The past few Graphs of the Day have examined income inequality, and we’ve seen that it’s bad, getting worse, and not dramatically altered by our tax system. So what is the cumulative effect of all this income inequality?
Well, it turns out that when the top households get paid a lot more year after year and don’t have to spend as large a percentage of their income on things like food and housing, they accumulate wealth. This can then be passed down from generation to generation, providing stability and the potential for more growth. The result is today’s graph.
(Data from U.S. Census)
For as bad as the income gap is, the wealth gap is even worse. One fifth of U.S. households (who make just over half of total income) own almost three quarters of total household net worth.
This wealth takes the form of investment accounts, real estate, and other durable property. Even if one of these households loses all of its income, it has a private safety net in the form of its wealth.
A gap like this puts a serious crimp on the possibility of the people on top moving down the class ladder, and therefore also makes it harder for the people on the lower rungs to displace someone and move up. This may be a reason that countries like ours with high levels of income inequality also end up with lower relative social mobility.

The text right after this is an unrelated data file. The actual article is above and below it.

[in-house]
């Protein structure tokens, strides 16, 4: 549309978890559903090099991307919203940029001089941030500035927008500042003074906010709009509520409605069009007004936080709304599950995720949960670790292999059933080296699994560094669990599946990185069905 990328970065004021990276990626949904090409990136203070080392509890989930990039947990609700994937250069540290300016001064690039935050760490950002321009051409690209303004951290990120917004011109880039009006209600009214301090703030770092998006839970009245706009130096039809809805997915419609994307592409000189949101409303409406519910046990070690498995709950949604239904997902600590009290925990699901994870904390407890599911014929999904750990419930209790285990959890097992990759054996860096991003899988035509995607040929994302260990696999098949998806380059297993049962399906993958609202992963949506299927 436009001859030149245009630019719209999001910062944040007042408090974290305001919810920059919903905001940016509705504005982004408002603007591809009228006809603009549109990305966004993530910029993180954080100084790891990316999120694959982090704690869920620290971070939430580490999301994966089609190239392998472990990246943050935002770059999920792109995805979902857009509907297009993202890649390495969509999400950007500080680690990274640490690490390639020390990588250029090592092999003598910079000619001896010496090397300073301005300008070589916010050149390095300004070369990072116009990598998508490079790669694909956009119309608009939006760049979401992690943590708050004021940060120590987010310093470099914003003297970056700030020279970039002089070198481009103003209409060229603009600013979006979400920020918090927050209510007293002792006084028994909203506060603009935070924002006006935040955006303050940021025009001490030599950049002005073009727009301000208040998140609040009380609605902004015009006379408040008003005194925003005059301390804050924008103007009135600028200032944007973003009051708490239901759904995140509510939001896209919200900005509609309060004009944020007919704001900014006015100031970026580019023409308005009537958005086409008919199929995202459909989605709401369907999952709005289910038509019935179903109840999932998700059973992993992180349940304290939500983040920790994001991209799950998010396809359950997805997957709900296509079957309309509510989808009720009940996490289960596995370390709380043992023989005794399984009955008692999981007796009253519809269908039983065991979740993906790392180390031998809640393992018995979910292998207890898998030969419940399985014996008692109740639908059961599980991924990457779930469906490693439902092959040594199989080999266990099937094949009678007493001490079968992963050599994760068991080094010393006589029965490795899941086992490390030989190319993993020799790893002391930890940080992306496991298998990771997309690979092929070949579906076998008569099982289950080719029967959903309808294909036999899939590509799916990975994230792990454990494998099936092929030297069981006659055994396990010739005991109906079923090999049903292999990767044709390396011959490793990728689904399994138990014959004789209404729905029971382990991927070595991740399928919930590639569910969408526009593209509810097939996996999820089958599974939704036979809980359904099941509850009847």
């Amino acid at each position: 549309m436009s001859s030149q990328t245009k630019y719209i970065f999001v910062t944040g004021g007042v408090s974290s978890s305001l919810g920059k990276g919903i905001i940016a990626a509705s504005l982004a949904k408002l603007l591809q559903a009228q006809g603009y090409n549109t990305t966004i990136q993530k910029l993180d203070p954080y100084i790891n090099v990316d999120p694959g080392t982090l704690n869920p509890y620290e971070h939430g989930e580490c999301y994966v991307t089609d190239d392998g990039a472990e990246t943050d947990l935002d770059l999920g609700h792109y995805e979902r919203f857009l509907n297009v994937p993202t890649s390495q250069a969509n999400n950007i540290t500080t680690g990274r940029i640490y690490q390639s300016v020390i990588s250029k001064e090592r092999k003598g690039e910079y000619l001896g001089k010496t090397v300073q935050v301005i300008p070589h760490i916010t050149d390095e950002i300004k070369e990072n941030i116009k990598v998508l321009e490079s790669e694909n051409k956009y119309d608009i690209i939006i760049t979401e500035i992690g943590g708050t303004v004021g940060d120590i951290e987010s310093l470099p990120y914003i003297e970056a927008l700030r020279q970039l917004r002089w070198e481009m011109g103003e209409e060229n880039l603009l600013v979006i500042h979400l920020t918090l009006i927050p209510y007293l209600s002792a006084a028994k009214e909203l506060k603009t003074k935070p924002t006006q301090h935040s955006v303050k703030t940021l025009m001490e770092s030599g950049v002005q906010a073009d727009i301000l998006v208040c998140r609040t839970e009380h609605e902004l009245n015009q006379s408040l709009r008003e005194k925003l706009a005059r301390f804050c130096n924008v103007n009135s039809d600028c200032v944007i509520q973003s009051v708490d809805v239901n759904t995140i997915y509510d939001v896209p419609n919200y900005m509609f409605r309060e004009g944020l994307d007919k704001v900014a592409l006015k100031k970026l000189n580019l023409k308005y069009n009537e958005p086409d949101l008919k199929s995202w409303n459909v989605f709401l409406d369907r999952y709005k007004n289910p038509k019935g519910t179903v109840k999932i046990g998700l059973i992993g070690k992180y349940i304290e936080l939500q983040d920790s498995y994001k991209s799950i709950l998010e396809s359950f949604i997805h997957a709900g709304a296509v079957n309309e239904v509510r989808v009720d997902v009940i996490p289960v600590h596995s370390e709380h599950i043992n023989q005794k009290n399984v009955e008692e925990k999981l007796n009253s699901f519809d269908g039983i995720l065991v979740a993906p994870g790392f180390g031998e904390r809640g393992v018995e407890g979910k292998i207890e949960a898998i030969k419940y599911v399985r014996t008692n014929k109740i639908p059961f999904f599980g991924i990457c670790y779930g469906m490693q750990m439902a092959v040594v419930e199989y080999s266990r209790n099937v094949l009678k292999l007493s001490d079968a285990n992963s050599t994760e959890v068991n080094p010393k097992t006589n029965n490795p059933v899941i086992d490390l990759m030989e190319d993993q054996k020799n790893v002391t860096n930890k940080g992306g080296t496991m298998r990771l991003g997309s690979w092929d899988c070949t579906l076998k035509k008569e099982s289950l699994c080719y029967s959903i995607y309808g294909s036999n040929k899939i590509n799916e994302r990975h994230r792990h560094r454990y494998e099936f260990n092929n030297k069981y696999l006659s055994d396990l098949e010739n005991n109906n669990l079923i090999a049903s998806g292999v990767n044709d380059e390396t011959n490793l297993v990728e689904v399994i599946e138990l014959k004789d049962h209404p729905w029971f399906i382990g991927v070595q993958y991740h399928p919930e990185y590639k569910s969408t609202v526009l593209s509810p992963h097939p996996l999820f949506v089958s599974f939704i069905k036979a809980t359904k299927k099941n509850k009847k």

The wealth gap also contributes to some of the ongoing conflation of race and class in the U.S. These wealthy families are overwhelmingly white, in part because for much of the country’s early history, the only people who could be in those top income levels were white. Once that economic power got enshrined in wealth, it could be passed down, transformed, and grown over time.
Meanwhile, people who weren’t white were often kept out of jobs that could move them up and—even as late as the postwar period—forced to rent. Even as the GI Bill was helping build a white middle class in the suburbs, real estate practices like redlining kept minorities in rented urban apartments. Suburban houses are wealth; an apartment isn’t.
A wealth gap this big gives children born into the top levels a major, unearned advantage over those born at the bottom. Our policymakers need to know that this isn’t OK.